The sawtooth wave (or saw wave) is a kind of non-sinusoidal waveform. Non-sinusoidal waveforms are Waveforms that are not pure Sine waves They are usually derived from simple math functions It is named a sawtooth based on its resemblance to the teeth on the blade of a saw.
The usual convention is that a sawtooth wave ramps upward as time goes by and then sharply drops. However, there are also sawtooth waves in which the wave ramps downward and then sharply rises. The latter type of sawtooth wave is called a 'reverse sawtooth wave' or 'inverse sawtooth wave'. The 2 orientations of sawtooth wave sound identical when other variables are controlled.
A bandlimited sawtooth wave pictured in the time domain (top) and frequency domain (bottom). The fundamental is at 220 Hz (A2).
The piecewise linear function
based on the floor function of time t, is an example of a sawtooth wave with period 1. In Mathematics, a piecewise linear function f \Omega \to V where V is a Vector space and \Omega In Mathematics and Computer science, the floor and ceiling functions map Real numbers to nearby Integers The Frequency is a measure of the number of occurrences of a repeating event per unit Time.
A more general form, in the range −1 to 1, and with period a, is
This sawtooth function has the same phase as the sine function. The phase of an oscillation or wave is the fraction of a complete cycle corresponding to an offset in the displacement from a specified reference point at time t = 0
A sawtooth wave's sound is harsh and clear and its spectrum contains both even and odd harmonics of the fundamental frequency. In Acoustics and Telecommunication, the harmonic of a Wave is a component Frequency of the signal that is an Integer The fundamental tone, often referred to simply as the fundamental and abbreviated fo, is the lowest frequency in a harmonic series. Because it contains all the integer harmonics, it is one of the best waveforms to use for constructing other sounds, particularly strings, using subtractive synthesis. Subtractive synthesis is a method of subtracting Harmonic content from a sound via Sound synthesis, characterised by the application of an Audio filter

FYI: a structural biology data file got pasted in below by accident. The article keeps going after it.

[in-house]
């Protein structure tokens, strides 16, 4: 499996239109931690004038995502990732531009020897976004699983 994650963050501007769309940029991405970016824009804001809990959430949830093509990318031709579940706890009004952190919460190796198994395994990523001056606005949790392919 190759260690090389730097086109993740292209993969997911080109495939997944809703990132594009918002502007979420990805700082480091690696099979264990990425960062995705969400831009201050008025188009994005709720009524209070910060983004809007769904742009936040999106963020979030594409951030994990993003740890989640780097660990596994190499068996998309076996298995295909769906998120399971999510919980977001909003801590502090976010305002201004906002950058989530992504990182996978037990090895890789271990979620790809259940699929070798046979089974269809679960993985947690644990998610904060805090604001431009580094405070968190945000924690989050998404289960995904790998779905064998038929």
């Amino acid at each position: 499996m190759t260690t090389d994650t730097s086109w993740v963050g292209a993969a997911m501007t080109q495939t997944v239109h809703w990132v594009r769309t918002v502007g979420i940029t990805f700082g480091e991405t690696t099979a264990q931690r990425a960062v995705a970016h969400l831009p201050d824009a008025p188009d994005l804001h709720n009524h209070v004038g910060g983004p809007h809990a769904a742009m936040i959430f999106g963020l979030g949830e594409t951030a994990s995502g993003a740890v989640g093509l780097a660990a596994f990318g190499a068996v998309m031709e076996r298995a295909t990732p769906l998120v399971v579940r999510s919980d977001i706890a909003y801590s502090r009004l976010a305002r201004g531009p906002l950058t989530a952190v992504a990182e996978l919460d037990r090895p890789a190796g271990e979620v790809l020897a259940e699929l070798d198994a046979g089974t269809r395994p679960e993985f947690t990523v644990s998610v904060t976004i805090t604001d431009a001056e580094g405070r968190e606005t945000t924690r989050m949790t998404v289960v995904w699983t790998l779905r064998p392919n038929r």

A sawtooth can be constructed using additive synthesis. Additive synthesis is a technique of audio synthesis which creates Musical Timbre. The infinite Fourier series
converges to an inverse sawtooth wave. In Mathematics, a Fourier series decomposes a periodic function into a sum of simple oscillating functions A conventional sawtooth can be constructed using
In digital synthesis, these series are only summed over k such that the highest harmonic, Nmax, is less than the Nyquist frequency (half the sampling frequency). A digital system uses discrete (discontinuous values usually but not always Symbolized Numerically (hence called "digital" to represent information for The Nyquist frequency, named after the Swedish-American engineer Harry Nyquist or the Nyquist–Shannon sampling theorem, is half the Sampling frequency Sampling theorem The Nyquist–Shannon sampling theorem states that perfect reconstruction This summation can generally be more efficiently calculated with a Fast Fourier transform. If the waveform is digitally created directly in the time domain using a non-bandlimited form, such as y = x - floor(x), infinite harmonics are sampled and the resulting tone contains aliasing distortion. A bandlimited signal is a Deterministic or Stochastic signal whose Fourier transform or Power spectral density is zero above a certain finite In Mathematics and Computer science, the floor and ceiling functions map Real numbers to nearby Integers The This article applies to signal processing including computer graphics
Animation of the additive synthesis of a sawtooth wave with an increasing number of harmonics
An audio demonstration of a sawtooth played at 440 Hz (A4) and 880 Hz (A5) and 1760 Hz (A6) is available below. A440 is the 440 Hz tone that serves as the standard for musical pitch. Both bandlimited (non-aliased) and aliased tones are presented.